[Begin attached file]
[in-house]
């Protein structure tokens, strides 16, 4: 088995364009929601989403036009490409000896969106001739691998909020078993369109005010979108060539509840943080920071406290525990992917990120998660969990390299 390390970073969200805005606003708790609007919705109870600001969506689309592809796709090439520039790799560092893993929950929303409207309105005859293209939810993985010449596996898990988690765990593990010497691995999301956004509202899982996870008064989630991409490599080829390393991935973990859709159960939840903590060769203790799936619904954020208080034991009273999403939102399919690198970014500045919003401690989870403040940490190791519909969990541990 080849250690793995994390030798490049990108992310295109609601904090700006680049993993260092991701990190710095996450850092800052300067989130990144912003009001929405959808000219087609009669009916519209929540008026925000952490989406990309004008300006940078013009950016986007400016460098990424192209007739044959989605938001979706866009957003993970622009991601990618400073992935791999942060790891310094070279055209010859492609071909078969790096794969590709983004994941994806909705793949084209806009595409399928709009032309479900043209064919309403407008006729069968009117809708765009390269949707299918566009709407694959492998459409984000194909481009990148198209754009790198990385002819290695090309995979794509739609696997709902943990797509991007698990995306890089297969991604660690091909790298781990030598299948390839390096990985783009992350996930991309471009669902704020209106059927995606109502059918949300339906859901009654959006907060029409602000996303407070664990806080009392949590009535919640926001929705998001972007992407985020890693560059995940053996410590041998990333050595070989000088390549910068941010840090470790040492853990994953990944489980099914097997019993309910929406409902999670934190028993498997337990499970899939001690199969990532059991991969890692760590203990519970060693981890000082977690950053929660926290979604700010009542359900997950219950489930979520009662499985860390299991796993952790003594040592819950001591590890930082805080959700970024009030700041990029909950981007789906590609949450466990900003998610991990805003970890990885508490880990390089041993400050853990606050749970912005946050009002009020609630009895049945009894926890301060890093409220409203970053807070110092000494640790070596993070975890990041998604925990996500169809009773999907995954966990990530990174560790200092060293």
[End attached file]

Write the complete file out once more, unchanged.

[in-house]
């Protein structure tokens, strides 16, 4: 088995364009929601989403036009490409000896969106001739691998909020078993369109005010979108060539509840943080920071406290525990992917990120998660969990390299 390390970073969200805005606003708790609007919705109870600001969506689309592809796709090439520039790799560092893993929950929303409207309105005859293209939810993985010449596996898990988690765990593990010497691995999301956004509202899982996870008064989630991409490599080829390393991935973990859709159960939840903590060769203790799936619904954020208080034991009273999403939102399919690198970014500045919003401690989870403040940490190791519909969990541990 080849250690793995994390030798490049990108992310295109609601904090700006680049993993260092991701990190710095996450850092800052300067989130990144912003009001929405959808000219087609009669009916519209929540008026925000952490989406990309004008300006940078013009950016986007400016460098990424192209007739044959989605938001979706866009957003993970622009991601990618400073992935791999942060790891310094070279055209010859492609071909078969790096794969590709983004994941994806909705793949084209806009595409399928709009032309479900043209064919309403407008006729069968009117809708765009390269949707299918566009709407694959492998459409984000194909481009990148198209754009790198990385002819290695090309995979794509739609696997709902943990797509991007698990995306890089297969991604660690091909790298781990030598299948390839390096990985783009992350996930991309471009669902704020209106059927995606109502059918949300339906859901009654959006907060029409602000996303407070664990806080009392949590009535919640926001929705998001972007992407985020890693560059995940053996410590041998990333050595070989000088390549910068941010840090470790040492853990994953990944489980099914097997019993309910929406409902999670934190028993498997337990499970899939001690199969990532059991991969890692760590203990519970060693981890000082977690950053929660926290979604700010009542359900997950219950489930979520009662499985860390299991796993952790003594040592819950001591590890930082805080959700970024009030700041990029909950981007789906590609949450466990900003998610991990805003970890990885508490880990390089041993400050853990606050749970912005946050009002009020609630009895049945009894926890301060890093409220409203970053807070110092000494640790070596993070975890990041998604925990996500169809009773999907995954966990990530990174560790200092060293």